Inside Foxconn, Maker Of The iPhone
ROBERT SIEGEL, Host:
From NPR News, this is ALL THINGS CONSIDERED. I'm Robert Siegel.
MELISSA BLOCK, Host:
And it's time now for All Tech Considered.
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BLOCK: Frederik Balfour wrote a lengthy story about Foxconn for Bloomberg Business Week earlier this year. He joins us from Hong Kong. Welcome to the program.
FREDERIK BALFOUR: Thank you, Melissa.
BLOCK: We should explain when we talk about Foxconn's manufacturing in Mainland China, these are operations on a scale that's just hard to fathom.
BALFOUR: It certainly is. They now employ more than one million people. The largest factory, which is in Shenzhen, the one that I visited, has over 300,000 people. It's an entire city - not a particularly attractive city, but it's got Internet cafes, it's got banks, it has its own postal code. It's absolutely massive. And these are people creating the iPads, Sony Playstations, laptops for Hewlett-Packard and for Dell - the entire supply chain.
BLOCK: And the head of this company, of Foxconn, is a man named Terry Gou. He's the richest man in Taiwan - splits his time between Taiwan and China. And you had a chance to talk with him at a point where he was basically living at this plant in Shenzhen because of the suicides, right?
BALFOUR: And then they decided to rethink their model, which was instead of creating entire cities for their employees, to try and build new factories in the interior of the country and let the government take care of housing and feeding them.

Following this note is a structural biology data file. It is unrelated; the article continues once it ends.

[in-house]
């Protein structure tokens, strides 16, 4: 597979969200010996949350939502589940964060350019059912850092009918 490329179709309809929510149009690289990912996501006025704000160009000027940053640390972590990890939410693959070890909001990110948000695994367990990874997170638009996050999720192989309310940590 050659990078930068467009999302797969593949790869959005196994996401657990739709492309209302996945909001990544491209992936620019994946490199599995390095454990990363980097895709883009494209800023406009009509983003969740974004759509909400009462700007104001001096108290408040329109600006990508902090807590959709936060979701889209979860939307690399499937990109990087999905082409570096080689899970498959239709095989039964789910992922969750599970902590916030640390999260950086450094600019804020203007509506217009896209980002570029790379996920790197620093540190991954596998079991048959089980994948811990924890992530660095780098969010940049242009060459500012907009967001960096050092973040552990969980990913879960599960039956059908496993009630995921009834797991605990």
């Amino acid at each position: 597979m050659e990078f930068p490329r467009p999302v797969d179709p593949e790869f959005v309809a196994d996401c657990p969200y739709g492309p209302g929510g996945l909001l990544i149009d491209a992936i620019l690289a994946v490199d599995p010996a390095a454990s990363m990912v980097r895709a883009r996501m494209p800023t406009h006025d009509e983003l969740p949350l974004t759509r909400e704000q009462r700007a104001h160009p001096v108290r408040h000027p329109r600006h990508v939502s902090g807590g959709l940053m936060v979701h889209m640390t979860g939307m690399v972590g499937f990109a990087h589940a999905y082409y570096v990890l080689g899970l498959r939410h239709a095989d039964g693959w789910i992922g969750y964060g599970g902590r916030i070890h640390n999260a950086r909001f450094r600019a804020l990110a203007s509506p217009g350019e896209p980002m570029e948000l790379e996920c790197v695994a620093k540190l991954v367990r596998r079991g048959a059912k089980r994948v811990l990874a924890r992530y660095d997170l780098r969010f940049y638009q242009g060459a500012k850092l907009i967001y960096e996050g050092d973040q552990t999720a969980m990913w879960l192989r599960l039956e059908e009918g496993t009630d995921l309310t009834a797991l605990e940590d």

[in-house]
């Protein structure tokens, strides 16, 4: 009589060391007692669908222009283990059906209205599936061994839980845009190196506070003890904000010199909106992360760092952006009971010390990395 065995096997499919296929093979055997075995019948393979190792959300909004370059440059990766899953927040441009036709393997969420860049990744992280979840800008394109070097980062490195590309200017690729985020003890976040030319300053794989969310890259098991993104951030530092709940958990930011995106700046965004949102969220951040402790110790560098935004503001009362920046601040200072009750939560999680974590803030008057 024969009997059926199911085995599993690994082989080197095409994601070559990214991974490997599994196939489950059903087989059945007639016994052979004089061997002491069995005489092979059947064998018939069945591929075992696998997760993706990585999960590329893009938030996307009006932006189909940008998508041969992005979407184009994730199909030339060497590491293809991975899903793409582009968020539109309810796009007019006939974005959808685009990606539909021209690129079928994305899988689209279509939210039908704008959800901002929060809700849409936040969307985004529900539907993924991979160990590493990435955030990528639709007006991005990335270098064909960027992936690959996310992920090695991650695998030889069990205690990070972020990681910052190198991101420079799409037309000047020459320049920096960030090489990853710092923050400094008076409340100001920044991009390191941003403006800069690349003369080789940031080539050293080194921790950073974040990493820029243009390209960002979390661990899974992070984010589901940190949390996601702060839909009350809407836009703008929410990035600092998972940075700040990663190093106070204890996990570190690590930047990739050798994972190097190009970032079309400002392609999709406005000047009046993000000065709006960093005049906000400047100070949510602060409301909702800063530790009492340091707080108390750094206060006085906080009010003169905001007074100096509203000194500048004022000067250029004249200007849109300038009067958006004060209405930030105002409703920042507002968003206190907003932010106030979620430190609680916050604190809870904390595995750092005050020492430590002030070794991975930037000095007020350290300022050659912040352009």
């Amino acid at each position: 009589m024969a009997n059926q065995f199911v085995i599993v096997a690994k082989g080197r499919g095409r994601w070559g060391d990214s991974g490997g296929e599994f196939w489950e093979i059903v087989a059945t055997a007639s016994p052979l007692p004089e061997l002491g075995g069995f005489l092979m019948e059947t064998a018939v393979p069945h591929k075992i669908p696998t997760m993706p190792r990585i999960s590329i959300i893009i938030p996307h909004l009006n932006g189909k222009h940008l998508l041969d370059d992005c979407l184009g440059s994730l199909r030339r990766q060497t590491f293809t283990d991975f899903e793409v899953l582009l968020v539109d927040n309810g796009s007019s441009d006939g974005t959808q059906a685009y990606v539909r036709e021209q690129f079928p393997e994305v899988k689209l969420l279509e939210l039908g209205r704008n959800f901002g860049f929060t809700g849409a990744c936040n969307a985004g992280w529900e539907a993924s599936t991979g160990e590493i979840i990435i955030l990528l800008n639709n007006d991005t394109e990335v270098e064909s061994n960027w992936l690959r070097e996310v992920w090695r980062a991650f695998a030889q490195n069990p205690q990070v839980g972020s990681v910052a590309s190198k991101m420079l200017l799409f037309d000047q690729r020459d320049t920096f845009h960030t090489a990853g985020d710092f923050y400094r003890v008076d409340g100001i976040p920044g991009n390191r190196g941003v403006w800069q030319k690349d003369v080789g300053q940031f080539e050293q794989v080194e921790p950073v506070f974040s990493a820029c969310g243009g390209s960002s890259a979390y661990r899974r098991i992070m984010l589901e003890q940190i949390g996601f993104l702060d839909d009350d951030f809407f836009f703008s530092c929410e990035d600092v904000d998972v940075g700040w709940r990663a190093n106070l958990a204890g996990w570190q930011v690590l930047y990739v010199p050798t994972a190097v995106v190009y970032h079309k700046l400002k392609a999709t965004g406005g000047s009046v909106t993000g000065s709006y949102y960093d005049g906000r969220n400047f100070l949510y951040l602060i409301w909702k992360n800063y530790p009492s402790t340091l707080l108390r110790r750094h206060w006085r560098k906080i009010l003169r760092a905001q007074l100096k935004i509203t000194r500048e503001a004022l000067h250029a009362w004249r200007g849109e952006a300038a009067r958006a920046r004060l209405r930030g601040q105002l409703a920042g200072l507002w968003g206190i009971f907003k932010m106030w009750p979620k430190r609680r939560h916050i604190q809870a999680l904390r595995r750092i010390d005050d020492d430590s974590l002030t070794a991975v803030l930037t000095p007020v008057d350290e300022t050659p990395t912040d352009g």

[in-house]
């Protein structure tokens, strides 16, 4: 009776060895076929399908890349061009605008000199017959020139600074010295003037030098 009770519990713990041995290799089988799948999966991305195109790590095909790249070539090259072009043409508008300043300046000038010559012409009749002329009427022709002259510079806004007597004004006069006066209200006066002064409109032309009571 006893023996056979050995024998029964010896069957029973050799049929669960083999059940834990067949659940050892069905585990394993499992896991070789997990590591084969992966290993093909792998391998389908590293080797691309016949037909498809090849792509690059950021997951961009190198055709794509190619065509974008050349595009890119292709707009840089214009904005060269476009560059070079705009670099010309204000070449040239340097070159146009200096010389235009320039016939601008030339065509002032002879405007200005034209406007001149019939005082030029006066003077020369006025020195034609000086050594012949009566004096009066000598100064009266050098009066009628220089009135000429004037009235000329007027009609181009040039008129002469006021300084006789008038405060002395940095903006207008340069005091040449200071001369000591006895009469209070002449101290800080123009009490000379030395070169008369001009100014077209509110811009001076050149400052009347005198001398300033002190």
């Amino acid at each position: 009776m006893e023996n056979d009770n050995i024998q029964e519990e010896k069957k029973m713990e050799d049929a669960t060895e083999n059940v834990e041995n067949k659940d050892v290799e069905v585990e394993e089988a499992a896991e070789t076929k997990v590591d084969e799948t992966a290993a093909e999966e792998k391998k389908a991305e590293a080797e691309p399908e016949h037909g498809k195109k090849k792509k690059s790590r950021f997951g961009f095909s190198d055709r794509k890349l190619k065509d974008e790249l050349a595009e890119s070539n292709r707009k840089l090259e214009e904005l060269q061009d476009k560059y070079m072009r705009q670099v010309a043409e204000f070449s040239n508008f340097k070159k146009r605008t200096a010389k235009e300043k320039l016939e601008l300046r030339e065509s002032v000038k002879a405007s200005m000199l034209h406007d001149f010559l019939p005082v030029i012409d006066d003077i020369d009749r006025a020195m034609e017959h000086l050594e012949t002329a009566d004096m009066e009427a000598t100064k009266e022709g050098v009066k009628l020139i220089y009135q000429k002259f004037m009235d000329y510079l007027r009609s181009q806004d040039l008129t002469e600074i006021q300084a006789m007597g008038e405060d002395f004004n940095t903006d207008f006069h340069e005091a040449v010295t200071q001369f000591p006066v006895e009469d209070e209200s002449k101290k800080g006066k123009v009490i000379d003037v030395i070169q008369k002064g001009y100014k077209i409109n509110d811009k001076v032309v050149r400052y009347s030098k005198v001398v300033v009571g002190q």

BLOCK: And the notion of putting factories in the interior of the country, as I understand it, Frederik, would be that workers would be closer to their families. These are migrant workers who've traveled huge distances to work in Shenzhen. This would at least put them closer to home.
BALFOUR: Exactly, Melissa. And it does make sense because they had no social support network whatsoever in places like Shenzhen.
BLOCK: You know, Frederik, one detail about the response to the suicides that we haven't talked about is that they ended up stringing nets outside the dormitory so that if people were to jump, they would land in the nets.
BALFOUR: And, sadly, one person did try to jump and landed in the net and still died. But the nets are still up. So, they're still very aware of the potential problems.
BLOCK: When you were at the Foxconn plant, you spoke with about two dozen workers, what did they tell you about conditions there? And did it seem to you like they were working essentially in a sweatshop?
BALFOUR: No. I've visited plenty of sweatshops around the world, from Central America to Vietnam. This is definitely not a sweatshop. The thing is, though, that these workers are probably under more pressure than anyone else working in China. The supervisors are extremely draconian. There's no margin for error. The sophistication of the process and the products that they're producing means that they're always under the gun. And that, I think, is what contributes to the high stress level at Foxconn.
BLOCK: Is there any indication that the measures that Foxconn took, that that's had an effect, that the rate of suicides has dropped?
BALFOUR: Yes. The rate of suicides has dropped, Melissa. There's only been one since the beginning of the summer. I think the company really is making a concerted effort. They're under a lot of pressure both from their customers and from the Chinese government to try and address the problems and the needs of migrant workers. And it's something that the entire country faces. It's not just Foxconn. They just happen to be the biggest.
BLOCK: Well, Frederik Balfour, it's a fascinating story. Thanks very much for talking with us.
BALFOUR: Thank you, Melissa.
BLOCK: Frederik Balfour covers Asia for Bloomberg Business Week. He's based in Hong Kong.
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